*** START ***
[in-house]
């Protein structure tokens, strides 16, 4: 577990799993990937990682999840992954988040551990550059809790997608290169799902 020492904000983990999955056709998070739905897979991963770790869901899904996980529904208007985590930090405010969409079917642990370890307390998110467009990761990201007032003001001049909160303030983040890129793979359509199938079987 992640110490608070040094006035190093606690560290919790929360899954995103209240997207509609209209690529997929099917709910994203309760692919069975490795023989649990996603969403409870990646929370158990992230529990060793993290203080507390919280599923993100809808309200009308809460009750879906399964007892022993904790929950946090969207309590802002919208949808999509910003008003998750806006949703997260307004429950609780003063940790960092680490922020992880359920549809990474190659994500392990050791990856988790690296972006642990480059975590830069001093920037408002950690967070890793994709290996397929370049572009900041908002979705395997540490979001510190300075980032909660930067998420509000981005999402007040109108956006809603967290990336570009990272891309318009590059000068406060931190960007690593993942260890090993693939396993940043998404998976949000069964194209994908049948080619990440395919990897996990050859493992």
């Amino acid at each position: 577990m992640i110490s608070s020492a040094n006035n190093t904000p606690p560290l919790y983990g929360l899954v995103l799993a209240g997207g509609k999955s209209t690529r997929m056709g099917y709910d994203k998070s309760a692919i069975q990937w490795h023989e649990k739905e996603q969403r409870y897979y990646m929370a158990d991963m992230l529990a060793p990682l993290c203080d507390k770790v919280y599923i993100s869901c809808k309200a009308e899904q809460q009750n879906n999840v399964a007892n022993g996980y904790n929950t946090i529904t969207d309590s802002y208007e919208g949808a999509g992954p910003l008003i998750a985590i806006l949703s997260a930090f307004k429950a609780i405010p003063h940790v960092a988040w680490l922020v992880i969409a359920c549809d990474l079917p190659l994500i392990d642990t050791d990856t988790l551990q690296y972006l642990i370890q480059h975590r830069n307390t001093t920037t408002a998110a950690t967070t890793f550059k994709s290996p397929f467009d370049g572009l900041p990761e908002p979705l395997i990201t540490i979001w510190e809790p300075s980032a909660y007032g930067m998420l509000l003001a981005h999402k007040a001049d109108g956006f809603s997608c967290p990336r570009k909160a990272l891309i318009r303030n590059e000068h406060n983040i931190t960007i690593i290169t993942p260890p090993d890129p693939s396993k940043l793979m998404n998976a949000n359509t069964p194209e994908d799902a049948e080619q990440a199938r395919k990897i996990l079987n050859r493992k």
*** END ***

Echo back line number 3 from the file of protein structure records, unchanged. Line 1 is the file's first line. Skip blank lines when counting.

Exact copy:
């Amino acid at each position: 577990m992640i110490s608070s020492a040094n006035n190093t904000p606690p560290l919790y983990g929360l899954v995103l799993a209240g997207g509609k999955s209209t690529r997929m056709g099917y709910d994203k998070s309760a692919i069975q990937w490795h023989e649990k739905e996603q969403r409870y897979y990646m929370a158990d991963m992230l529990a060793p990682l993290c203080d507390k770790v919280y599923i993100s869901c809808k309200a009308e899904q809460q009750n879906n999840v399964a007892n022993g996980y904790n929950t946090i529904t969207d309590s802002y208007e919208g949808a999509g992954p910003l008003i998750a985590i806006l949703s997260a930090f307004k429950a609780i405010p003063h940790v960092a988040w680490l922020v992880i969409a359920c549809d990474l079917p190659l994500i392990d642990t050791d990856t988790l551990q690296y972006l642990i370890q480059h975590r830069n307390t001093t920037t408002a998110a950690t967070t890793f550059k994709s290996p397929f467009d370049g572009l900041p990761e908002p979705l395997i990201t540490i979001w510190e809790p300075s980032a909660y007032g930067m998420l509000l003001a981005h999402k007040a001049d109108g956006f809603s997608c967290p990336r570009k909160a990272l891309i318009r303030n590059e000068h406060n983040i931190t960007i690593i290169t993942p260890p090993d890129p693939s396993k940043l793979m998404n998976a949000n359509t069964p194209e994908d799902a049948e080619q990440a199938r395919k990897i996990l079987n050859r493992k």